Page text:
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Goldwater Defends Arizona Taxpayers from Illegal Sales Tax

September 18, 2019

September 18, 2019

The Goldwater Institute was in court this week to defend taxpayers from having to pay an illegal sales tax.

In late 2017, Pinal County voters adopted a tax to fund road construction and improvements to infrastructure. But as Goldwater Institute Vice President for Litigation Timothy Sandefur argued today in the Arizona Court of Appeals, that tax violates state law. For one thing, the tax only applies to retail sales—but Arizona law doesn’t allow counties to impose taxes just on retail. What’s more, the County’s tax contains a special carve-out so that it applies to low-price items, but not to sales of single items that cost more than $10,000. You read that right: The tax applies if you buy dog food at Walmart, but not if you buy expensive items like new cars or jewelry. That isn’t just unfair, it’s also illegal. Arizona law specifies what must be taxed when a county creates a transportation excise tax, and doesn’t allow counties to create their own rules in this way. (You can read the full details about the case, and read our briefs, in Vangilder v. Arizona Department of Revenue, here.)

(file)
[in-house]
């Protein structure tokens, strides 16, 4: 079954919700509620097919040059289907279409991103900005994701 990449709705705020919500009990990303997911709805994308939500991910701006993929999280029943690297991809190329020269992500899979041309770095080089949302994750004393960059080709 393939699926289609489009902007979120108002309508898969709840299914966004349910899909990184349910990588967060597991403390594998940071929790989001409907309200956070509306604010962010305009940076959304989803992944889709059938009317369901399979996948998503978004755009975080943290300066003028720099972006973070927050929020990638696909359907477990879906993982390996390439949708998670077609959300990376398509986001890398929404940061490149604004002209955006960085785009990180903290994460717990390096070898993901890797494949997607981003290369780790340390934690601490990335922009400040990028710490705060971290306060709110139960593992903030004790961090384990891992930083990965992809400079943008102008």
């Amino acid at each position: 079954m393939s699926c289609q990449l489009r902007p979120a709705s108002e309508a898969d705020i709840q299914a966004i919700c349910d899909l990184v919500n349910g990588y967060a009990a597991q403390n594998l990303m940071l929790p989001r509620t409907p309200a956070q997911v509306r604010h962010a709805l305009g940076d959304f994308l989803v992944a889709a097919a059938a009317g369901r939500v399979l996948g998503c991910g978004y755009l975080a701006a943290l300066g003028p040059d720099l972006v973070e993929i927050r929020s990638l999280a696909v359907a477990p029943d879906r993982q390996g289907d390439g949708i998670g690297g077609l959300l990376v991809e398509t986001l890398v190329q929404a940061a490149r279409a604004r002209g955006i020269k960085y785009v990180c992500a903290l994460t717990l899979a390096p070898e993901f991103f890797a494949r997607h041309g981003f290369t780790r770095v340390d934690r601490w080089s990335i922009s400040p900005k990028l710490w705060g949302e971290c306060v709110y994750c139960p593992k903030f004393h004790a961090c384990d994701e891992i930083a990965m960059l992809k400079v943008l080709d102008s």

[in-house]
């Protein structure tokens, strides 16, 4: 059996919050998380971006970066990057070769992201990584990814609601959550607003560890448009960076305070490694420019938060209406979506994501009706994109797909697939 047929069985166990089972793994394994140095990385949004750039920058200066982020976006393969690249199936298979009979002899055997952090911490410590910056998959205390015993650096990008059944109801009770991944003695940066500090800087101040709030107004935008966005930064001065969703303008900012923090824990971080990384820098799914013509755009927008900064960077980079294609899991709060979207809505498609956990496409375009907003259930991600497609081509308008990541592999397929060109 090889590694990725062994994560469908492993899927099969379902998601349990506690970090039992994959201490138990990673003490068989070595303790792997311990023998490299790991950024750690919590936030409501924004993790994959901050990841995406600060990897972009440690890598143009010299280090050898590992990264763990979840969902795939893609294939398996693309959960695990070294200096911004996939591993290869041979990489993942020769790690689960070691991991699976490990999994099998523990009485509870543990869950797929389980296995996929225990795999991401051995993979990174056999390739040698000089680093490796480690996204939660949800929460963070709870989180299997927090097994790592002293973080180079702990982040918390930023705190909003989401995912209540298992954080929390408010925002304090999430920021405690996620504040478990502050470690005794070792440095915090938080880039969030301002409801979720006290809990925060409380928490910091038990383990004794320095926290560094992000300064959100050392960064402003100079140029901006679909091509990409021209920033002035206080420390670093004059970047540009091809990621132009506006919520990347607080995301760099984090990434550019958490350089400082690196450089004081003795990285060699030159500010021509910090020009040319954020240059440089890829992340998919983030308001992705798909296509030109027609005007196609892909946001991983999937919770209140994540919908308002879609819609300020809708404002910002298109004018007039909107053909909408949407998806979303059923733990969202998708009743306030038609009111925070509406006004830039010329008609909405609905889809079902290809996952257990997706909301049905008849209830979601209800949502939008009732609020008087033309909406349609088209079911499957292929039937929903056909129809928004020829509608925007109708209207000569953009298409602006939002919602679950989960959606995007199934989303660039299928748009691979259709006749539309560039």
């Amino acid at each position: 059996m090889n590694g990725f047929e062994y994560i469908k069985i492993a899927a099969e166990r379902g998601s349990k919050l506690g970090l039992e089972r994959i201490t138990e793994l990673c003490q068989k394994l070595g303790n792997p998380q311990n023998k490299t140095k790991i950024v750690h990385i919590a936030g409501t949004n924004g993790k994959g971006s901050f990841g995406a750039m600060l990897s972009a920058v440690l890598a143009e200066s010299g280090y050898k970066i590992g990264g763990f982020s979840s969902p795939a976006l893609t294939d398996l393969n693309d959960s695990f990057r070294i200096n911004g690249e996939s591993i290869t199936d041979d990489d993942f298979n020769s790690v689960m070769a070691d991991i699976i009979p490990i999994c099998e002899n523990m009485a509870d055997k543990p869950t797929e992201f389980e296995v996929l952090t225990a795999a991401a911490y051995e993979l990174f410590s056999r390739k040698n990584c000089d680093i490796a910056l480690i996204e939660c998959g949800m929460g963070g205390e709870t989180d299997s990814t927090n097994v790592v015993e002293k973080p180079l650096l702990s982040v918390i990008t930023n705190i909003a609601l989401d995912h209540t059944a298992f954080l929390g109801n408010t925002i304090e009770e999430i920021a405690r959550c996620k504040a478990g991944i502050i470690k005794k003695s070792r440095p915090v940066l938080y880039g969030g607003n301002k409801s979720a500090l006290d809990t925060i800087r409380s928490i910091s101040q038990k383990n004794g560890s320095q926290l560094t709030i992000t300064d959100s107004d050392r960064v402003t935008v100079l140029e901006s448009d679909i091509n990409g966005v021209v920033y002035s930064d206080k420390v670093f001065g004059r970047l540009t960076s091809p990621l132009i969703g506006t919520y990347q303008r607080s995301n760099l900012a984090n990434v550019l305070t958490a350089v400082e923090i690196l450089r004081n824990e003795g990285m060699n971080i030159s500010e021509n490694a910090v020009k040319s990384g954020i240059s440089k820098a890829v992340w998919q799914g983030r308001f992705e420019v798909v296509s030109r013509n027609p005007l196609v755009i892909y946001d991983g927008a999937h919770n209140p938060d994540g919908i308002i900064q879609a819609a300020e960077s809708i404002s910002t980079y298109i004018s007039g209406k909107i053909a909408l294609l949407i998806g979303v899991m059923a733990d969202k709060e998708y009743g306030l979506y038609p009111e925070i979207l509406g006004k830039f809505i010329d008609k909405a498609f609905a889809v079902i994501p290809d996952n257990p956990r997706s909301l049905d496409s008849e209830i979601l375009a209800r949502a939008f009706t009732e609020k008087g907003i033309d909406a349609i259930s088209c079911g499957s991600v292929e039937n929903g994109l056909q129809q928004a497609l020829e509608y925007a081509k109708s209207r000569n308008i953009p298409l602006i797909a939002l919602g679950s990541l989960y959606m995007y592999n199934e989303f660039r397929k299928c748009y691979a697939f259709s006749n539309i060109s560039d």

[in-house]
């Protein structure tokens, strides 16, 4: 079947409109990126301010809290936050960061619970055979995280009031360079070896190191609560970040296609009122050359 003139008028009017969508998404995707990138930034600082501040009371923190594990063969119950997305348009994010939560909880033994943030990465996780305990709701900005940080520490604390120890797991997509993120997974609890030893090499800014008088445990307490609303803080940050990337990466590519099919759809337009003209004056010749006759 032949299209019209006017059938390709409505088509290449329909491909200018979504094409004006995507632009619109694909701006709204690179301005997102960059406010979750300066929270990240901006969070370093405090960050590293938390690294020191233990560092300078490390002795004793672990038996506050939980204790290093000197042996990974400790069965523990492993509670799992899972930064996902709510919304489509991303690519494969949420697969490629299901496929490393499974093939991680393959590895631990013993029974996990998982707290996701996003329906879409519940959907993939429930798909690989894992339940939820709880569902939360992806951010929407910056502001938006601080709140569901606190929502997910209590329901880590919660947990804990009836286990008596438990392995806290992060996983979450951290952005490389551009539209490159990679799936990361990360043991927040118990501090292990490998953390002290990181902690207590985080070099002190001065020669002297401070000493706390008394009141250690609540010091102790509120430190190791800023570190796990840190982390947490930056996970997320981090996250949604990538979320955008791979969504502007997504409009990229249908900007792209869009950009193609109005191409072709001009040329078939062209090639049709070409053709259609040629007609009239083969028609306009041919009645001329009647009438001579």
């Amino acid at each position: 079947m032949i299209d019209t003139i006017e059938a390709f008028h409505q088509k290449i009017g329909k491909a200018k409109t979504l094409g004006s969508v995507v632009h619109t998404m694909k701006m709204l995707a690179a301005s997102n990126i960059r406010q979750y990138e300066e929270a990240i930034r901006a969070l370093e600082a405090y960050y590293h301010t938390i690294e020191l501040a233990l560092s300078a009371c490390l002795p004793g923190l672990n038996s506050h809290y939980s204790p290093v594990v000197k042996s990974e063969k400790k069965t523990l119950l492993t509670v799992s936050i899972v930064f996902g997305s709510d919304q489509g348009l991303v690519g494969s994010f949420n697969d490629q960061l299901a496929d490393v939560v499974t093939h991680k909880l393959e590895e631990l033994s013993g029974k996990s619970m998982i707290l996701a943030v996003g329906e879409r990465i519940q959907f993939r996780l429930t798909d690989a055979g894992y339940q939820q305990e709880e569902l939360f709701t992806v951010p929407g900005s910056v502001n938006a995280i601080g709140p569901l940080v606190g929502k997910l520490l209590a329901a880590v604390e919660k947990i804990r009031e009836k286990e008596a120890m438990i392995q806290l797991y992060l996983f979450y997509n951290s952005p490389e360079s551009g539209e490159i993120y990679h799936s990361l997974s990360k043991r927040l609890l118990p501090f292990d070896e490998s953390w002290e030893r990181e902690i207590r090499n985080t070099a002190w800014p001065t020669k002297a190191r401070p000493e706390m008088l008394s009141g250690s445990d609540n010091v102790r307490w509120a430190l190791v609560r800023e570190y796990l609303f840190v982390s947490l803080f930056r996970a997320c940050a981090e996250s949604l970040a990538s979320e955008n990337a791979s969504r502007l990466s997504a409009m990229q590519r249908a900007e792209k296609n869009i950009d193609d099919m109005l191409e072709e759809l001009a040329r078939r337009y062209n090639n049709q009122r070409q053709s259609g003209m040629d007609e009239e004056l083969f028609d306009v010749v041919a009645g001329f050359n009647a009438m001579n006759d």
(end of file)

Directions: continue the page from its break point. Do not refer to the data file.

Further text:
And it isn’t just the Goldwater Institute that says that: The Arizona Department of Revenue, the state’s tax agency, agrees. It’s surely the first time we’ve ever been on the same side of a lawsuit, but Arizona tax officials are worried that if counties can write new rules for taxes in this way, Arizona will end up a crazy-quilt of different tax rules, handicapping businesses and harming both taxpayers and the Department itself.

Much of today’s argument turned on whether the County’s Regional Transportation Authority (RTA) acted lawfully when it first called for the election. In November 2017, it passed a resolution that asked county officials to put the tax on the ballot—but that resolution specified only a retail-only tax. The wording was changed slightly when the tax appeared on the ballot, and the County argued that that tiny change—the addition of the word “including”—transformed the tax from a retail-only tax to a tax on a wide variety of occupations and businesses. The County argued in today’s hearing that because that resolution included the language state law requires, that was good enough—but we contend that counties aren’t allowed to impose retail-only taxes or to transform taxes from one thing into another before voters approve them.

The Court of Appeals will be ruling on the case in the days to come. In the meantime, you can watch today’s oral argument here.



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